By Alistair Farrow
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Trump attacks migrants and the planet – and increases the nuclear threat

This article is over 6 years, 4 months old
Issue 2587
US president Donald Trump
US president Donald Trump (Pic: Gage Skidmore/Flickr)

The explosive revelations of The Fire and the Fury book on US president Donald Trump has dominated headlines over the past week. Meanwhile, the Trump administration has pushed through a raft of horrific policies.

On Tuesday it introduced new rules over its nuclear weapons programme. These will encourage the use of nuclear weapons by developing smaller warheads that are easier to use in conventional warfare.

Trump is expected to announce a review detailing these changes in a state of the union address at the end of this month. Meanwhile, the racist assault continues at full pace.

On Monday the Trump administration announced that some 260,000 Salvadorians living in the US could be deported.

Tens of thousands of people from El Salvador were given provisional residency permits in the US following earthquakes in 2001. These allowed people to stay in the US for 18 months, and the permits could then be renewed.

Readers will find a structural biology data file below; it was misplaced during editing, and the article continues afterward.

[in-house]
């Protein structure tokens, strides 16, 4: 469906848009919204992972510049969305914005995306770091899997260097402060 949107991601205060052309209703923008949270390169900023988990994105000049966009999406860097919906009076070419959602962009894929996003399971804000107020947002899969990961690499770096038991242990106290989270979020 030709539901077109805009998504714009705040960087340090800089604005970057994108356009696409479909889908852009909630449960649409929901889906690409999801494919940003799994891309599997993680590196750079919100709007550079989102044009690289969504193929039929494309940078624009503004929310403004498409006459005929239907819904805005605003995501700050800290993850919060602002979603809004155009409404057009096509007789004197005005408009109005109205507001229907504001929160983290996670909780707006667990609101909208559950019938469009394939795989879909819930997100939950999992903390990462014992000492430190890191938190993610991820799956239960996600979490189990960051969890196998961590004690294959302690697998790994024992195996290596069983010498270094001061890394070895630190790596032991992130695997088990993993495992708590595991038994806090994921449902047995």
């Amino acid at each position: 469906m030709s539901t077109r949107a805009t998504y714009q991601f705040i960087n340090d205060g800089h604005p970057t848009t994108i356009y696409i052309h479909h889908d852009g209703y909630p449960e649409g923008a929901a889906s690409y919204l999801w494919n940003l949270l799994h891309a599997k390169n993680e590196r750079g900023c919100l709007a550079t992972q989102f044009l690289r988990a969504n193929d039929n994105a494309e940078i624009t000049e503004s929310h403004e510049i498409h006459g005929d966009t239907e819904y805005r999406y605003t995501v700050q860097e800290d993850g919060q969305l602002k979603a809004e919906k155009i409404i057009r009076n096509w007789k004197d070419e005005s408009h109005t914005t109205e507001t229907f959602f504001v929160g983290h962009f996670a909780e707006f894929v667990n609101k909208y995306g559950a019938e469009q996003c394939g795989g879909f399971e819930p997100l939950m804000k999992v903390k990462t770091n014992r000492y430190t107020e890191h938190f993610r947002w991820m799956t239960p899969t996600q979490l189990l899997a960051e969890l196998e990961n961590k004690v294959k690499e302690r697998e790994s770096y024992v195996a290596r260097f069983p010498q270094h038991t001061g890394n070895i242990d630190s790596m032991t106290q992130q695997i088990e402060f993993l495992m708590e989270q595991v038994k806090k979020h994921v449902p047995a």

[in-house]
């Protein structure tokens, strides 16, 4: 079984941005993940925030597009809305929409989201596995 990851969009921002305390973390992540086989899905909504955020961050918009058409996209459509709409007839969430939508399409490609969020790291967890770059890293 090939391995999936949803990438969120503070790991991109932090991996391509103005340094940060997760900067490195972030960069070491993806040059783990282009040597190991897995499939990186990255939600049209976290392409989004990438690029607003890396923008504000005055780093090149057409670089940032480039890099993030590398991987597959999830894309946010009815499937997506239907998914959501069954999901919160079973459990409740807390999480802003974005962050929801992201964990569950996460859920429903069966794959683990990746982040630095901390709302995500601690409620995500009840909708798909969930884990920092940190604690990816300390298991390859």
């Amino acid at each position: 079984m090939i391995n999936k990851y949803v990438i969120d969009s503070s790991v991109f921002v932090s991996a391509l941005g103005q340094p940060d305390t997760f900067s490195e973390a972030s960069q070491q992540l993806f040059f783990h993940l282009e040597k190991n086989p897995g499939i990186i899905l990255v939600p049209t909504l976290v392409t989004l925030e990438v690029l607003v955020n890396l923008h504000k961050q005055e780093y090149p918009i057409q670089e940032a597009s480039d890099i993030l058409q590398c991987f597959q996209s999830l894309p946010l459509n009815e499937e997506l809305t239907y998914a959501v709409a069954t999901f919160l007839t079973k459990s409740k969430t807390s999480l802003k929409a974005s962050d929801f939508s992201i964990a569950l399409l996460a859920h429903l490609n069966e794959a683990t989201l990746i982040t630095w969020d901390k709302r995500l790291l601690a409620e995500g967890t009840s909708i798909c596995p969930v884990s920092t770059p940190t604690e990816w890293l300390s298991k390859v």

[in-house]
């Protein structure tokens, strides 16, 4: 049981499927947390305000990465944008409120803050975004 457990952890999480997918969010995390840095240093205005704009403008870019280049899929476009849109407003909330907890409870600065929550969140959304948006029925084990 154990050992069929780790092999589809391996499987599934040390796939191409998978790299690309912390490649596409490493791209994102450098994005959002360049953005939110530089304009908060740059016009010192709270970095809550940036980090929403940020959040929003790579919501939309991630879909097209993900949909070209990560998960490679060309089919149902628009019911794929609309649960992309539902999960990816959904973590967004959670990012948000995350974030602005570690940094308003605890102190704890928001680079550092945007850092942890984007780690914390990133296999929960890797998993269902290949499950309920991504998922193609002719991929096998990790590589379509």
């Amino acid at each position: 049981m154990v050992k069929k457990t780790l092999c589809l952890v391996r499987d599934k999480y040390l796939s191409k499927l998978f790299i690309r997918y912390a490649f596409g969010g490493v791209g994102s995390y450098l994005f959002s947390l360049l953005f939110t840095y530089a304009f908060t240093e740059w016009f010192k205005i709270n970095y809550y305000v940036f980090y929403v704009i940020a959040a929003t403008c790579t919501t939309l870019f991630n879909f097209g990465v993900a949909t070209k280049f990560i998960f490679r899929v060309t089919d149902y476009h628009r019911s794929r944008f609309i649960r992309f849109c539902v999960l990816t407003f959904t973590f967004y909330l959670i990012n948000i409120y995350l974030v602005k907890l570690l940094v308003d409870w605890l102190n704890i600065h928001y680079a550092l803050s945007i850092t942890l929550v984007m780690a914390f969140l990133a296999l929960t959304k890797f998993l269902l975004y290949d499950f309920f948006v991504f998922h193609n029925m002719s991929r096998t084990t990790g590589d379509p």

Monday’s announcement gives Salvadorans in the US until 9 September 2019 to obtain a green card, which would make them permanent US residents, or face deportation.

On top of this the administration last Friday asked for over £13 billion from congress to begin building the infamous border wall along the Mexican border.

And last week Trump approved an order which allows drilling for oil off vast swathes of the US coastline.

Trump is an environment wrecker, but he doesn’t bear the responsibility alone. The plans were finalised by the Department of the Interior under former Democratic president Barack Obama in November 2016.

In a completely opportunistic move Trump’s secretary of the interior, Ryan Zinke, exempted Florida’s waters from the plan. Florida’s Republican governor Rick Scott lobbied the Trump administration to leave the state out from the legislation for purely cosmetic reasons.

“I support the governor’s position that Florida is unique and its coasts are heavily reliant on tourism as an economic driver,” Zinke said.

These are more reasons, if more were needed, to come out on the streets if Trump comes to Britain at the end of next month.

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